Matumelo Maqokela – Lesotho

Matumelo Maqokela – Lesotho

Date: May 29, 2012
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I first met Gender Links at a workshop in my jurisdiction in 2010. It was close to the 16 days of action, and the topic under discussion was around prevention and support for victims of Gender Based Violence. At that time, I was forced to question what I was doing as a police officer. I met with Mpho, the former country facilitator in Lesotho, and we discussed these issues. This planted the seed in my head, and I began to think that one day, I could take more control of the situation of GBV in Lesotho. From then on, I thought I should interact more with Gender Links. I wanted to gain their expertise, because I could see the value that would come from passing it on to the community.

My work is not as simple as people may think. Our duty is to enforce law, but laws are enacted by parliament. Sometimes though, the parliament is not privy to the complaints on the ground. They are not aware of the problems. I would like to see a parliament that comes to the ground offices to decide on laws before they enact these laws. We just arrest perpetrators, but they need to know what the actual complaints are, it’s not always black or white. Most of the time, parliament members are men. And many men are perpetrators. They are birds of the same feather.

I have received so much information through Gender Links; I have only known them for a year, so I haven’t had so many opportunities to engage with the work that they do; but already, I see the value of a partnership. I came to the 2012 Summit, and the experience of networking and information sharing was eye opening. I can see how I will go home and implement what I have learned, and use it to improve what I am already doing. I have now seen that some of the people here network with other ministries. When I went back last year, we formed a team of nurses to fight against GBV. I told them I am from the summit, and I have seen how they are working together, if we work as a team we can go further. We are really doing well. We have meetings with the whole task team in the first week of every month. We coordinate together, we hold public gatherings together. It’s not the kind of thing we could do in isolation of one another, and get the same results.

If the general public were to hear the messages on GBV from all stakeholders, and not just the police, more will be done. People respond differently to different messages, and it’s important that a diversity of messages are communicated. Now that I’ve been sensitized on gender issues, when people are referred to me, I’m able to address the situation from an informed viewpoint, and know how to connect to different people.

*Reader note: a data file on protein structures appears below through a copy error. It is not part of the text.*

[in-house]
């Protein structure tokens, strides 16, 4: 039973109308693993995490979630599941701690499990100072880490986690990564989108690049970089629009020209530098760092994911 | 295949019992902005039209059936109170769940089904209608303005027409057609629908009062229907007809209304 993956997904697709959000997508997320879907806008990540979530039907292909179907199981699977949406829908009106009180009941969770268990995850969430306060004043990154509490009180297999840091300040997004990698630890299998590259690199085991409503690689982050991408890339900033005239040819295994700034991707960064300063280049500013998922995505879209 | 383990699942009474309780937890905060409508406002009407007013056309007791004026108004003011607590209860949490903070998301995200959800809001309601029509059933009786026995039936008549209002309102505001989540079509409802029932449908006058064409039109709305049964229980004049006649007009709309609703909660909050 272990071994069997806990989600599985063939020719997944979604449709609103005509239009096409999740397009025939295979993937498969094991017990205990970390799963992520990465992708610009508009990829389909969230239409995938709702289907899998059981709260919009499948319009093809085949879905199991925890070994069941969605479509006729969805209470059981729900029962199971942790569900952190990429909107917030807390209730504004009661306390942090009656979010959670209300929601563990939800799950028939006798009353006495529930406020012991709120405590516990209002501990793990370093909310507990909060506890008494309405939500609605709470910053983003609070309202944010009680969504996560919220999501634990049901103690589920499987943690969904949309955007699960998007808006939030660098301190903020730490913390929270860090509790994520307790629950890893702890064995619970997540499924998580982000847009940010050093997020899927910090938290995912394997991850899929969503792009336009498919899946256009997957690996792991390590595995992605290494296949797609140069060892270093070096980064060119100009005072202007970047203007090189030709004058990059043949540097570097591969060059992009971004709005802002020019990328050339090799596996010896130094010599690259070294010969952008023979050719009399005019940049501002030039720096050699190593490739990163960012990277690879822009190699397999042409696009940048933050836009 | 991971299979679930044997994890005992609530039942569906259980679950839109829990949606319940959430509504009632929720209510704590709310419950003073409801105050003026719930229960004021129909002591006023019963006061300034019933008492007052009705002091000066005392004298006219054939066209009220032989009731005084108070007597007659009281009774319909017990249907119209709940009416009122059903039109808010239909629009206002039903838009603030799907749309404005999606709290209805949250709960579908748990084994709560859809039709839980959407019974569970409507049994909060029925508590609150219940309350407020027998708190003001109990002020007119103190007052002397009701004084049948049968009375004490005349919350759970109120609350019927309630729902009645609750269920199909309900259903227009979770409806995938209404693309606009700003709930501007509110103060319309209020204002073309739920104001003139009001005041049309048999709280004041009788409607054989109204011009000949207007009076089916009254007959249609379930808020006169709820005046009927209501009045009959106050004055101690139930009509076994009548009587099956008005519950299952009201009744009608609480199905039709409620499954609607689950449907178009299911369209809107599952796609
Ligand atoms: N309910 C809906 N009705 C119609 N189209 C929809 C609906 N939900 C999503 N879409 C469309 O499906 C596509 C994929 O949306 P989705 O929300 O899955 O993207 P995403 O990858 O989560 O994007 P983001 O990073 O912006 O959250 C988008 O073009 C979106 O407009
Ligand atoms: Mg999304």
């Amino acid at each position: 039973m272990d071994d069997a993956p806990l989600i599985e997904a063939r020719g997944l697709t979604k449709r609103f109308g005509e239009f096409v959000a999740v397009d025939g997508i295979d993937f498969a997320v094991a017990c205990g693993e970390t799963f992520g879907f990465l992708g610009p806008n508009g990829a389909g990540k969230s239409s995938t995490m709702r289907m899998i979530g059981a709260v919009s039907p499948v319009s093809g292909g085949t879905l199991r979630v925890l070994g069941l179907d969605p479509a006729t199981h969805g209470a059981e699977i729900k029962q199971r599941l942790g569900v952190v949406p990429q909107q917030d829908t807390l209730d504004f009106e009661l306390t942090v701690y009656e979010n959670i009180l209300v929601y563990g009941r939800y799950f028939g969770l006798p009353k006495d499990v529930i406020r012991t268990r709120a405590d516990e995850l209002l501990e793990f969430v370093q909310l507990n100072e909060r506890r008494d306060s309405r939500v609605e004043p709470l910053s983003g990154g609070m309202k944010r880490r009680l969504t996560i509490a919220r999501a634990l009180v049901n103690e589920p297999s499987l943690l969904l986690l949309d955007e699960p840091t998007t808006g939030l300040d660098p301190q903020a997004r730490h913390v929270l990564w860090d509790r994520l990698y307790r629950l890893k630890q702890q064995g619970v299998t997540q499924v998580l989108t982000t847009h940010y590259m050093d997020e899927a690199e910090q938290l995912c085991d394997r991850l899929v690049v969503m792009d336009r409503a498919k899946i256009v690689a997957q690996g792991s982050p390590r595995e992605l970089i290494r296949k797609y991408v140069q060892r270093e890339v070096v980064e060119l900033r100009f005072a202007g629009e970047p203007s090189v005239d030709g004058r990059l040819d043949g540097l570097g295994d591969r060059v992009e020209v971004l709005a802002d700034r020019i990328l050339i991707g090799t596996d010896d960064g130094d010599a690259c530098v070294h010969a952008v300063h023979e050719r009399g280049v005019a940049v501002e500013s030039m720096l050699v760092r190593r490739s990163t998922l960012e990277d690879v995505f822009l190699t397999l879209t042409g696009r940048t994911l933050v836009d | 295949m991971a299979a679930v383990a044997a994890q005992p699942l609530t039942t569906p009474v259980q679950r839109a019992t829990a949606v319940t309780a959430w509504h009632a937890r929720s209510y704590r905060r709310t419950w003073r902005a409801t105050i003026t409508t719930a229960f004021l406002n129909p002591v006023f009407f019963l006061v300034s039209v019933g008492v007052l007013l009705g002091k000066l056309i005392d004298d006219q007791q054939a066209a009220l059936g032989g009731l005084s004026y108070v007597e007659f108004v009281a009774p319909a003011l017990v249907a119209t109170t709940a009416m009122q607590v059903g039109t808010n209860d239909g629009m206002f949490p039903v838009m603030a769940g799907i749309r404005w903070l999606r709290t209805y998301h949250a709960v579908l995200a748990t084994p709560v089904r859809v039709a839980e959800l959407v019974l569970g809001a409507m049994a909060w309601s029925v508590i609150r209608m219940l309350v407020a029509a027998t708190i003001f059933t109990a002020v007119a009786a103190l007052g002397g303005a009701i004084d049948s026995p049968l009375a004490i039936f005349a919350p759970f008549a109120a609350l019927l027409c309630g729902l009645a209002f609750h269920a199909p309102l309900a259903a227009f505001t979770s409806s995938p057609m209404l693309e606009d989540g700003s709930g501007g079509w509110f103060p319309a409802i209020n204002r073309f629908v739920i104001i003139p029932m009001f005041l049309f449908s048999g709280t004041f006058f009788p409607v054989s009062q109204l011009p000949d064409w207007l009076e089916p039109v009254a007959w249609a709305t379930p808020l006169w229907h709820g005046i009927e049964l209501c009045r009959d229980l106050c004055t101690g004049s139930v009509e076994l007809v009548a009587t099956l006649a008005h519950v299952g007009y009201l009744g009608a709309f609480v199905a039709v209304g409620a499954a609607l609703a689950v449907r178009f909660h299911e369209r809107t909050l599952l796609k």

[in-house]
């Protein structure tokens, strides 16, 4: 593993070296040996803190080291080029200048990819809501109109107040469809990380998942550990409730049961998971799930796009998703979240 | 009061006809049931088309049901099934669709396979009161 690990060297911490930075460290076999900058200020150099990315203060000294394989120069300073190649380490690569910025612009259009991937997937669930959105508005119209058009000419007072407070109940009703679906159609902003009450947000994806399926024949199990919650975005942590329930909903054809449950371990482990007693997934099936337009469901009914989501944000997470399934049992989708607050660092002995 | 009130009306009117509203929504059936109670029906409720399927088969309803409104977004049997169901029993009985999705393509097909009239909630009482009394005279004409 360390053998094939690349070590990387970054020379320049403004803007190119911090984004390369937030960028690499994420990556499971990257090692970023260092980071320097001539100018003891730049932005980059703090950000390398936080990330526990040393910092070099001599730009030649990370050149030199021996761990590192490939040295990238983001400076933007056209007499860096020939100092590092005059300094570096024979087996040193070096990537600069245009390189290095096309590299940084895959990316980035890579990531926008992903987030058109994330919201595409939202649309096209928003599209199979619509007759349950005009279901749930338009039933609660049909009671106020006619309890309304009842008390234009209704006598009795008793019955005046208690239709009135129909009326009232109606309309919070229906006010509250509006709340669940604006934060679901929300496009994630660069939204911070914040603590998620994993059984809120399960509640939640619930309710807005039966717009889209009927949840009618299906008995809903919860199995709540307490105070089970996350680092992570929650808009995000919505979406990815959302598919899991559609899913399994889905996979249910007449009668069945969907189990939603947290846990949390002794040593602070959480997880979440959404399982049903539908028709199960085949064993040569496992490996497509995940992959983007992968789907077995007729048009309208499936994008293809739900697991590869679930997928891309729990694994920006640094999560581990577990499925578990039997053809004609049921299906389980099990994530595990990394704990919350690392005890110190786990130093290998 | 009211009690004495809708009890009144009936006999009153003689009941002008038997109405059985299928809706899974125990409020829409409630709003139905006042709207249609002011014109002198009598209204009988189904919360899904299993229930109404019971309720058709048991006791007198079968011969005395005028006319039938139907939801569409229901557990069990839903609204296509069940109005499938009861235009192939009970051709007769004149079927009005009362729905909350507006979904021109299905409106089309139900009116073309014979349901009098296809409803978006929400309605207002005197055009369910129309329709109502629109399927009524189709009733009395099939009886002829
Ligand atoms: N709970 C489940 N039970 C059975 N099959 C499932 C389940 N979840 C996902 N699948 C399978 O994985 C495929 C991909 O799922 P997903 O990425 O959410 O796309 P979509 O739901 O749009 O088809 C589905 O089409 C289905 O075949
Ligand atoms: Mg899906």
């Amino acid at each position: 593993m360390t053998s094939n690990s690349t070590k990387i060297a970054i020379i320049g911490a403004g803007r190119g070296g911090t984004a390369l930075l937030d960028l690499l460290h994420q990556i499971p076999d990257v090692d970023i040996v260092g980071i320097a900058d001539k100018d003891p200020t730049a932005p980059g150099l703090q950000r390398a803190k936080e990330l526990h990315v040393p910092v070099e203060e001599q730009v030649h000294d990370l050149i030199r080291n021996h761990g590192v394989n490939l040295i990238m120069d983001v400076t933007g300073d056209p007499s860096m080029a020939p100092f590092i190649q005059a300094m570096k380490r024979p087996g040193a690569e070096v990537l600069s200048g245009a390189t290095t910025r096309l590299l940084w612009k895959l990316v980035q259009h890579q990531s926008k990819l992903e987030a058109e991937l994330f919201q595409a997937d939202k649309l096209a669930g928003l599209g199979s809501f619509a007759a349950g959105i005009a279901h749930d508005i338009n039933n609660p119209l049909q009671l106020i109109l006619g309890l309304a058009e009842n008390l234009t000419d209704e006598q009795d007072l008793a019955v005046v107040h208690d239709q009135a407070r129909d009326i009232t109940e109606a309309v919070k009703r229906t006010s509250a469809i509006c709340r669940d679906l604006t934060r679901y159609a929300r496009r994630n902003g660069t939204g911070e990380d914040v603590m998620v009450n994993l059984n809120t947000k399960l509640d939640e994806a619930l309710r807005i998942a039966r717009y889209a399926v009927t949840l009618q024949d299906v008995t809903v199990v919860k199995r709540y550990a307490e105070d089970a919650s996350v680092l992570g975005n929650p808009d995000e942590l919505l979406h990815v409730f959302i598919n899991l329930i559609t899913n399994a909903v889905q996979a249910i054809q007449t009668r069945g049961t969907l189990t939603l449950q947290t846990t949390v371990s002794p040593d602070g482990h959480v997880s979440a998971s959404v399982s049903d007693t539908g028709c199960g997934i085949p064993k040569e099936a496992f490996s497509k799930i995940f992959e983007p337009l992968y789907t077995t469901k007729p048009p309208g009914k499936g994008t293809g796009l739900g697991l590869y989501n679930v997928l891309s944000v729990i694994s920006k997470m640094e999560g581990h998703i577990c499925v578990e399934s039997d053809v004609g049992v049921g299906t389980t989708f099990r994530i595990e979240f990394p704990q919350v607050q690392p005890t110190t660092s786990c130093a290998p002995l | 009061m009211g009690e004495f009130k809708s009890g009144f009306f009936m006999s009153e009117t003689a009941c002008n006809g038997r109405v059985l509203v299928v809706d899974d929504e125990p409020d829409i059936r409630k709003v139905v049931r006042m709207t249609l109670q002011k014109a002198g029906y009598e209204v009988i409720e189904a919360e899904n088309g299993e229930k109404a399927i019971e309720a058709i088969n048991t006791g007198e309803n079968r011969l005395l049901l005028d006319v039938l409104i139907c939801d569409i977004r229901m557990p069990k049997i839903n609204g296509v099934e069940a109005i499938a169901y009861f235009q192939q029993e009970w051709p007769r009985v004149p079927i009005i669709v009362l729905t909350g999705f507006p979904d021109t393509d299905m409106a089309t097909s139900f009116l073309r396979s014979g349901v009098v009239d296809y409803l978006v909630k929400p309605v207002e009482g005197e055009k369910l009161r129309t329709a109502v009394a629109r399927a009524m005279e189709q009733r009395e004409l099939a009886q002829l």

Exposure to Gender Links has enabled me to speak up. I’ve learned strategic planning and communications skills. In addition, I’ve learned so much about my own country that I wasn’t aware of before. After last year’s summit, I learned a lot more about my country and the actors in our sectors that I didn’t even know before. Making these connections really enhanced my work. I passed that empowerment from GL to other people. I am doing my best to empower others, so next time we are so many, I can mobilize enough people to learn even more. I am so enthusiastic about this work, and the many opportunities I have seen as a result of connecting with GL. The way information is disseminated through the summit is very useful; bringing people together is invaluable.

After sharing information with people, I see many results. People are interested in GBV, and sometimes it’s something they’ve never considered before. After I tell them what I learn, they go from being disinterested in things like the summit to wanting to come to the summit. It’s good to know that when people see my change, it also incites change in them.

As I leave this 2012 summit, I’m going away with a clear action plan. I want to network with the courts, since this is where cases of GBV are referred to. I would like us to form an advisory group. It is my wish to see GBV eradicated in the Kingdom of Lesotho. I believe we have started the process in my own police station, but there needs to be a lot of follow through for us to have sustainable results. I know we can end GBV, if we all work together.

In the future, I hope Gender Links looks at ways of involving judicial systems systematically in different countries; we need to involve alls takeholders in the eradication of GBV, and the judiciary has a unique and important role to play. I want to see a higher level of coordination in my own country, and hope to start this from my community. Sometimes we interact with the courts or the public prosecutors, when we are on the ground with tangible evidence. They need to be sensitized, and they need to know the issues on the ground. Too often, the men in parliament are the same fish as perpetrators, but we can change them to gender sensitive fish! We need to change them to be our fish, so we can work together. We need to make these changes on multiple fronts, by educating men, by supporting women in parliament, and by raising the awareness of everyone.

It saddens me that some crimes are not reported because of cultural barriers. As police officers, we have a duty to be responsible, and I am working with my own office to make sure everyone is aware, sensitized, and accessible. I have learned a lot from this exposure to practices in other countries. I learned about an initiative from a Zambian delegate who is also a member of the police force. We looked together about what we do when a crime has already been committed. We both agreed that it is a big challenge when crimes are not being reported because of cultural barriers. We want to be responsible police officers.


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